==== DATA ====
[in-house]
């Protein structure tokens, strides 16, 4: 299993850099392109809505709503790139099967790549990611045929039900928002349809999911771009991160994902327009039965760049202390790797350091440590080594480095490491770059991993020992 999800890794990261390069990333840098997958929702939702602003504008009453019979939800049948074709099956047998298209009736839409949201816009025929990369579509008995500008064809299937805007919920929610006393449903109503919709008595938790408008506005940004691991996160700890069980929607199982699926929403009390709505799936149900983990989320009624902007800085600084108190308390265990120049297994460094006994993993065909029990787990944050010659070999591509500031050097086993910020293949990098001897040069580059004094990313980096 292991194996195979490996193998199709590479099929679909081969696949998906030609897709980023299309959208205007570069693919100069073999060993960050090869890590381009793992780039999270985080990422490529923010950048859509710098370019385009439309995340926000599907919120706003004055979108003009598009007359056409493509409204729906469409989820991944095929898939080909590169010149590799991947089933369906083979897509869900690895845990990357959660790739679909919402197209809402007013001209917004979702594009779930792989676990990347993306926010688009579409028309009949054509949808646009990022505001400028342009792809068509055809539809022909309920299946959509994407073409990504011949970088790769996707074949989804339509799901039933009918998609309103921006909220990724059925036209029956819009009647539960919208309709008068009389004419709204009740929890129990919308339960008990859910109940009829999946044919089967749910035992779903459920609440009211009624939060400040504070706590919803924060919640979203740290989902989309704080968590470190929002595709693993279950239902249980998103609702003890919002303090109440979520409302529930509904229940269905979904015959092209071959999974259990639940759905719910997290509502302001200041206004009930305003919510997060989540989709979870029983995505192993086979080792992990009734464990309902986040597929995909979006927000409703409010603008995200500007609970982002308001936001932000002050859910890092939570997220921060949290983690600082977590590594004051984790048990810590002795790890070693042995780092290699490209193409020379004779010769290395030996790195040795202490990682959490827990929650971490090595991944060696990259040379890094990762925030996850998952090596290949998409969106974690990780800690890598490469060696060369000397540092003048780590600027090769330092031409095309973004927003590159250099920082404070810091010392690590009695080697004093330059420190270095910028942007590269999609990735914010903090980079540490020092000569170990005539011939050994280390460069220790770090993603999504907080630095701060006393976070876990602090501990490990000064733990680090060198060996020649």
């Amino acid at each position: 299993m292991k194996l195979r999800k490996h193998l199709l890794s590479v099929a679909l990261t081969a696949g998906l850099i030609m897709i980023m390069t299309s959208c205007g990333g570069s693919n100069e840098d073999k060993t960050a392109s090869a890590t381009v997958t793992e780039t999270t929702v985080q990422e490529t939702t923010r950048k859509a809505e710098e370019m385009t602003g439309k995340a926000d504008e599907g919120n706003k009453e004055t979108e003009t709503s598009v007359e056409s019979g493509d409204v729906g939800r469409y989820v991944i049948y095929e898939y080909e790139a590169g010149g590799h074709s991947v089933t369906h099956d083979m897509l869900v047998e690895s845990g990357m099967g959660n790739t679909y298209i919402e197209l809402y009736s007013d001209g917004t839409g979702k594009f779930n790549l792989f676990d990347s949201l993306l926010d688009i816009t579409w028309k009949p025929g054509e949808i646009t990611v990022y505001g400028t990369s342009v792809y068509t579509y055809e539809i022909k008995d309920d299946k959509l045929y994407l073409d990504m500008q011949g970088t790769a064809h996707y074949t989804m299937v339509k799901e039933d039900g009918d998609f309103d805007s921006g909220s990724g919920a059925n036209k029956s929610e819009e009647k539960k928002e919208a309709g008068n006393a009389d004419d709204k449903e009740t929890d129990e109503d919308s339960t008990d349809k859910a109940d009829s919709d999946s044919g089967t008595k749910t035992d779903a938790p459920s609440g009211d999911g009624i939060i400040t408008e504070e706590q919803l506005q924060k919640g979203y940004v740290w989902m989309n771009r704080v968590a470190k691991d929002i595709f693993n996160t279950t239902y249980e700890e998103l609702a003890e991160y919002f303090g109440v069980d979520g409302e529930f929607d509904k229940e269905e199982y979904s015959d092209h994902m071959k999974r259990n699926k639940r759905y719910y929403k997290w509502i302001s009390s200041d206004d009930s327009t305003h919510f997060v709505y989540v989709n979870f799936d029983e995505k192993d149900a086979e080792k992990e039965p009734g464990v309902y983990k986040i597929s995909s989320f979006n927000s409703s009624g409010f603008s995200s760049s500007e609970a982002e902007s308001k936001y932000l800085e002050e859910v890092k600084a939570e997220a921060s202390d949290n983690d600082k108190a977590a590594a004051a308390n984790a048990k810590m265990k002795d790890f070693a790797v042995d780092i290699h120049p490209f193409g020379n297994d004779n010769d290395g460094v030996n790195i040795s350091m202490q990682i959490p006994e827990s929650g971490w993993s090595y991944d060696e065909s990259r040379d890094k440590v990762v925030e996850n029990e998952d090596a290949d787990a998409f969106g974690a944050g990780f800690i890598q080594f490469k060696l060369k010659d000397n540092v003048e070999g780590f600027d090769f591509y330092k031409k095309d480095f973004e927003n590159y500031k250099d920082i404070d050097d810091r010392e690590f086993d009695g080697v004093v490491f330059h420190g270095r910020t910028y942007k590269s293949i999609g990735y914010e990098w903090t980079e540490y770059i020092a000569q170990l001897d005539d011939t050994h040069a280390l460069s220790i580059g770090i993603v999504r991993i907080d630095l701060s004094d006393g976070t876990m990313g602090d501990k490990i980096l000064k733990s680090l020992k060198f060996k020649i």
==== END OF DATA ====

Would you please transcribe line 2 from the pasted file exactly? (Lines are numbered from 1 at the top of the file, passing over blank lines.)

């Protein structure tokens, strides 16, 4: 299993850099392109809505709503790139099967790549990611045929039900928002349809999911771009991160994902327009039965760049202390790797350091440590080594480095490491770059991993020992 999800890794990261390069990333840098997958929702939702602003504008009453019979939800049948074709099956047998298209009736839409949201816009025929990369579509008995500008064809299937805007919920929610006393449903109503919709008595938790408008506005940004691991996160700890069980929607199982699926929403009390709505799936149900983990989320009624902007800085600084108190308390265990120049297994460094006994993993065909029990787990944050010659070999591509500031050097086993910020293949990098001897040069580059004094990313980096 292991194996195979490996193998199709590479099929679909081969696949998906030609897709980023299309959208205007570069693919100069073999060993960050090869890590381009793992780039999270985080990422490529923010950048859509710098370019385009439309995340926000599907919120706003004055979108003009598009007359056409493509409204729906469409989820991944095929898939080909590169010149590799991947089933369906083979897509869900690895845990990357959660790739679909919402197209809402007013001209917004979702594009779930792989676990990347993306926010688009579409028309009949054509949808646009990022505001400028342009792809068509055809539809022909309920299946959509994407073409990504011949970088790769996707074949989804339509799901039933009918998609309103921006909220990724059925036209029956819009009647539960919208309709008068009389004419709204009740929890129990919308339960008990859910109940009829999946044919089967749910035992779903459920609440009211009624939060400040504070706590919803924060919640979203740290989902989309704080968590470190929002595709693993279950239902249980998103609702003890919002303090109440979520409302529930509904229940269905979904015959092209071959999974259990639940759905719910997290509502302001200041206004009930305003919510997060989540989709979870029983995505192993086979080792992990009734464990309902986040597929995909979006927000409703409010603008995200500007609970982002308001936001932000002050859910890092939570997220921060949290983690600082977590590594004051984790048990810590002795790890070693042995780092290699490209193409020379004779010769290395030996790195040795202490990682959490827990929650971490090595991944060696990259040379890094990762925030996850998952090596290949998409969106974690990780800690890598490469060696060369000397540092003048780590600027090769330092031409095309973004927003590159250099920082404070810091010392690590009695080697004093330059420190270095910028942007590269999609990735914010903090980079540490020092000569170990005539011939050994280390460069220790770090993603999504907080630095701060006393976070876990602090501990490990000064733990680090060198060996020649």